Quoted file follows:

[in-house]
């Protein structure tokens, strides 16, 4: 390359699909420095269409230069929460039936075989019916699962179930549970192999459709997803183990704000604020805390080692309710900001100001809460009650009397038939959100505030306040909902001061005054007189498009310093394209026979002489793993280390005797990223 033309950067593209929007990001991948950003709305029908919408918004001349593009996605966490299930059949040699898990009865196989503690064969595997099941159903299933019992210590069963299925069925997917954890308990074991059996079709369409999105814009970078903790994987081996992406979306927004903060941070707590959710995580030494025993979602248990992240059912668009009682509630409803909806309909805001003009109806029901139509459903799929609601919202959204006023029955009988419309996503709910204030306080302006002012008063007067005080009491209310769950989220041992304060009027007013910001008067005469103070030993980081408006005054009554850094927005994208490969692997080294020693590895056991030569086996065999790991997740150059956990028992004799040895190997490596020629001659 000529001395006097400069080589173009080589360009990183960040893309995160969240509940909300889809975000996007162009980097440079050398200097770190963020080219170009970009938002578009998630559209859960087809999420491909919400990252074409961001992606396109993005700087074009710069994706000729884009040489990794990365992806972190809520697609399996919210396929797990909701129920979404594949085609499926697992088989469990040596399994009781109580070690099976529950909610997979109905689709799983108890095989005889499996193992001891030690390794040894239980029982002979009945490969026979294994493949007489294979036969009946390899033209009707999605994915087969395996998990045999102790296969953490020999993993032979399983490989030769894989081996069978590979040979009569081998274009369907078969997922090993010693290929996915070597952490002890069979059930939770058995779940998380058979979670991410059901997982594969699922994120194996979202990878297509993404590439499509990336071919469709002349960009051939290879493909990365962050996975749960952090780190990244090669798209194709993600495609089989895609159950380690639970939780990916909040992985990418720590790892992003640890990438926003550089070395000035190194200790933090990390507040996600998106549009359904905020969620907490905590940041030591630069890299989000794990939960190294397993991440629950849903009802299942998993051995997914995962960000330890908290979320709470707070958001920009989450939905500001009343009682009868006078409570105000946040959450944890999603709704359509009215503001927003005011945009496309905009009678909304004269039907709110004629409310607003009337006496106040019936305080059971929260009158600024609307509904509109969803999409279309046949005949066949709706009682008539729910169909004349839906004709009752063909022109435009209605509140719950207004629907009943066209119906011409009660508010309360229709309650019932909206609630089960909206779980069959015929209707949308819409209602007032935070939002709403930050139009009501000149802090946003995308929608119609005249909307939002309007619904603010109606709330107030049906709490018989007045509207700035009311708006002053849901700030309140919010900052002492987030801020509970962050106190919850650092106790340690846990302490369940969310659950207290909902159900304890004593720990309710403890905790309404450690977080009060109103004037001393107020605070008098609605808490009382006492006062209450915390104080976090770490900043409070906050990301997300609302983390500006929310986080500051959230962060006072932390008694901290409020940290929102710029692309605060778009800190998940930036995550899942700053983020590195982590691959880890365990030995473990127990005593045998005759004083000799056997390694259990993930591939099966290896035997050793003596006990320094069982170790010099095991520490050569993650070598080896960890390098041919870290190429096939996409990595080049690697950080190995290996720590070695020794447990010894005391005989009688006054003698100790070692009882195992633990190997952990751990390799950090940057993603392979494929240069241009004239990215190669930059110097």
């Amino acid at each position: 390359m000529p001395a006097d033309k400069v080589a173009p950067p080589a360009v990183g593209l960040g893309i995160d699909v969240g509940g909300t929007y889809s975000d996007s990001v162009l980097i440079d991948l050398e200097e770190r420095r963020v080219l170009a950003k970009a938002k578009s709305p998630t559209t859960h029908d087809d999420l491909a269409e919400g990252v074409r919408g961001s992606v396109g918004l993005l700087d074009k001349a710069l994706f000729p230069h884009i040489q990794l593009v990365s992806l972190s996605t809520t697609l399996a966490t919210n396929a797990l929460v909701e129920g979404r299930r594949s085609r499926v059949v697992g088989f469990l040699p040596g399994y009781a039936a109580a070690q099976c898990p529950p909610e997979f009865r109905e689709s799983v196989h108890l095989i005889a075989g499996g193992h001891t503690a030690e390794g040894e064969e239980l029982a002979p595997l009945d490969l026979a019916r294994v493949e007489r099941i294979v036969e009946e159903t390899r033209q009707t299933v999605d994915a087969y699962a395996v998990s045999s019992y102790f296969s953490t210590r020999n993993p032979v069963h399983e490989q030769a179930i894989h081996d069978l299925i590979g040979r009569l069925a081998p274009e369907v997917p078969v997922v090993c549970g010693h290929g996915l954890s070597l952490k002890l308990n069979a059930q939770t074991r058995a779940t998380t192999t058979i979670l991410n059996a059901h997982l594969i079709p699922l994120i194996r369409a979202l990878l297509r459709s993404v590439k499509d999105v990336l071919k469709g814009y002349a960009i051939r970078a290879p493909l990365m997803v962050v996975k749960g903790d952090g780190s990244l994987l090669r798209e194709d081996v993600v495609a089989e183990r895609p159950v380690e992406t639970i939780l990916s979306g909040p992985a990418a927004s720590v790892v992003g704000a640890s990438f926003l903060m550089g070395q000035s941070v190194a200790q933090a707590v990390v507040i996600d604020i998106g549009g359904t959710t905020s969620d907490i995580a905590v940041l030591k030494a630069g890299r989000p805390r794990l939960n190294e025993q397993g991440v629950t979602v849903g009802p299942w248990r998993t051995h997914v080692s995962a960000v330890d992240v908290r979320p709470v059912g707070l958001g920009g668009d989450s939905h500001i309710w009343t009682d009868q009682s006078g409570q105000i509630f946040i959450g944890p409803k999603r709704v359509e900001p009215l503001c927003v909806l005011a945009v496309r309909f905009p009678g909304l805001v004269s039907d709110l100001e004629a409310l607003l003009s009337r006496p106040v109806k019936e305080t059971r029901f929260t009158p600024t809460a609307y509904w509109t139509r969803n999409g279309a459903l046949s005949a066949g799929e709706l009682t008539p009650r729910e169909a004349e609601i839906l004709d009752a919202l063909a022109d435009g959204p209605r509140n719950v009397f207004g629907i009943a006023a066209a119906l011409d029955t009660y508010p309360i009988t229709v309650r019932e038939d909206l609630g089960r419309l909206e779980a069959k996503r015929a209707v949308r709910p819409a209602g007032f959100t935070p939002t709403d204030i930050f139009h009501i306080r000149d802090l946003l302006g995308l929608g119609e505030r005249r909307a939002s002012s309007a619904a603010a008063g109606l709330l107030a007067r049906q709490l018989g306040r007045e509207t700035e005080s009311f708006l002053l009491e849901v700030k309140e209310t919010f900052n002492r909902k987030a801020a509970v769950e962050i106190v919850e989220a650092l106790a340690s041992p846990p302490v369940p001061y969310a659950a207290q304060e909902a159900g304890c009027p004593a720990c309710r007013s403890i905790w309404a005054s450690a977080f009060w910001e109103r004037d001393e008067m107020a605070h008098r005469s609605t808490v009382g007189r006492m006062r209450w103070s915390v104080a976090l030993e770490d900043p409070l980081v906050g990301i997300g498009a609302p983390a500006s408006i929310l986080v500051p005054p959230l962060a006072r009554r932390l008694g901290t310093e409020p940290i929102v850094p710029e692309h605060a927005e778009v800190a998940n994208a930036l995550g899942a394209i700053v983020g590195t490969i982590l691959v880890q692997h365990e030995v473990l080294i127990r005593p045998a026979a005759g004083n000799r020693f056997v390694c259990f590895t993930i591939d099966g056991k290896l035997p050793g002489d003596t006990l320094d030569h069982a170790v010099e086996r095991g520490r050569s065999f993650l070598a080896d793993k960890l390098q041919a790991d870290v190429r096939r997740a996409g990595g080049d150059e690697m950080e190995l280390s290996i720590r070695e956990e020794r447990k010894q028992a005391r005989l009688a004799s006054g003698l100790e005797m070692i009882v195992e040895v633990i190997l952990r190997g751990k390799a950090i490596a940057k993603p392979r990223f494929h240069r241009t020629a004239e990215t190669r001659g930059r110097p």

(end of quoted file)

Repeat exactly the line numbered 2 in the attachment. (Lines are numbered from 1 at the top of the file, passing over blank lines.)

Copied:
């Protein structure tokens, strides 16, 4: 390359699909420095269409230069929460039936075989019916699962179930549970192999459709997803183990704000604020805390080692309710900001100001809460009650009397038939959100505030306040909902001061005054007189498009310093394209026979002489793993280390005797990223 033309950067593209929007990001991948950003709305029908919408918004001349593009996605966490299930059949040699898990009865196989503690064969595997099941159903299933019992210590069963299925069925997917954890308990074991059996079709369409999105814009970078903790994987081996992406979306927004903060941070707590959710995580030494025993979602248990992240059912668009009682509630409803909806309909805001003009109806029901139509459903799929609601919202959204006023029955009988419309996503709910204030306080302006002012008063007067005080009491209310769950989220041992304060009027007013910001008067005469103070030993980081408006005054009554850094927005994208490969692997080294020693590895056991030569086996065999790991997740150059956990028992004799040895190997490596020629001659 000529001395006097400069080589173009080589360009990183960040893309995160969240509940909300889809975000996007162009980097440079050398200097770190963020080219170009970009938002578009998630559209859960087809999420491909919400990252074409961001992606396109993005700087074009710069994706000729884009040489990794990365992806972190809520697609399996919210396929797990909701129920979404594949085609499926697992088989469990040596399994009781109580070690099976529950909610997979109905689709799983108890095989005889499996193992001891030690390794040894239980029982002979009945490969026979294994493949007489294979036969009946390899033209009707999605994915087969395996998990045999102790296969953490020999993993032979399983490989030769894989081996069978590979040979009569081998274009369907078969997922090993010693290929996915070597952490002890069979059930939770058995779940998380058979979670991410059901997982594969699922994120194996979202990878297509993404590439499509990336071919469709002349960009051939290879493909990365962050996975749960952090780190990244090669798209194709993600495609089989895609159950380690639970939780990916909040992985990418720590790892992003640890990438926003550089070395000035190194200790933090990390507040996600998106549009359904905020969620907490905590940041030591630069890299989000794990939960190294397993991440629950849903009802299942998993051995997914995962960000330890908290979320709470707070958001920009989450939905500001009343009682009868006078409570105000946040959450944890999603709704359509009215503001927003005011945009496309905009009678909304004269039907709110004629409310607003009337006496106040019936305080059971929260009158600024609307509904509109969803999409279309046949005949066949709706009682008539729910169909004349839906004709009752063909022109435009209605509140719950207004629907009943066209119906011409009660508010309360229709309650019932909206609630089960909206779980069959015929209707949308819409209602007032935070939002709403930050139009009501000149802090946003995308929608119609005249909307939002309007619904603010109606709330107030049906709490018989007045509207700035009311708006002053849901700030309140919010900052002492987030801020509970962050106190919850650092106790340690846990302490369940969310659950207290909902159900304890004593720990309710403890905790309404450690977080009060109103004037001393107020605070008098609605808490009382006492006062209450915390104080976090770490900043409070906050990301997300609302983390500006929310986080500051959230962060006072932390008694901290409020940290929102710029692309605060778009800190998940930036995550899942700053983020590195982590691959880890365990030995473990127990005593045998005759004083000799056997390694259990993930591939099966290896035997050793003596006990320094069982170790010099095991520490050569993650070598080896960890390098041919870290190429096939996409990595080049690697950080190995290996720590070695020794447990010894005391005989009688006054003698100790070692009882195992633990190997952990751990390799950090940057993603392979494929240069241009004239990215190669930059110097």